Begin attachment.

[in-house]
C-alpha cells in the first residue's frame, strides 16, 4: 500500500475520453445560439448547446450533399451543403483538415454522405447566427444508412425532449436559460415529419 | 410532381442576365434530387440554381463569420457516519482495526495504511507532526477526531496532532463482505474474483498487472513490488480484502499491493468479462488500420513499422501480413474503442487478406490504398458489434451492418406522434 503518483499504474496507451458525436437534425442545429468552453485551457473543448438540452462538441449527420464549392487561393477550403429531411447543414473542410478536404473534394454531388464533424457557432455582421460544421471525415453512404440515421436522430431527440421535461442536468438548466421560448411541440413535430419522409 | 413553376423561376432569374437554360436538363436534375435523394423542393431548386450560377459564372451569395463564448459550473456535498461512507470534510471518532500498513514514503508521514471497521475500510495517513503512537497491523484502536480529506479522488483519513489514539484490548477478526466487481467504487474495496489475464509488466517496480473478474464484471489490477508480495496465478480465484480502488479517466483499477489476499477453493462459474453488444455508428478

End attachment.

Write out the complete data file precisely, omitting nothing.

[in-house]
C-alpha cells in the first residue's frame, strides 16, 4: 500500500475520453445560439448547446450533399451543403483538415454522405447566427444508412425532449436559460415529419 | 410532381442576365434530387440554381463569420457516519482495526495504511507532526477526531496532532463482505474474483498487472513490488480484502499491493468479462488500420513499422501480413474503442487478406490504398458489434451492418406522434 503518483499504474496507451458525436437534425442545429468552453485551457473543448438540452462538441449527420464549392487561393477550403429531411447543414473542410478536404473534394454531388464533424457557432455582421460544421471525415453512404440515421436522430431527440421535461442536468438548466421560448411541440413535430419522409 | 413553376423561376432569374437554360436538363436534375435523394423542393431548386450560377459564372451569395463564448459550473456535498461512507470534510471518532500498513514514503508521514471497521475500510495517513503512537497491523484502536480529506479522488483519513489514539484490548477478526466487481467504487474495496489475464509488466517496480473478474464484471489490477508480495496465478480465484480502488479517466483499477489476499477453493462459474453488444455508428478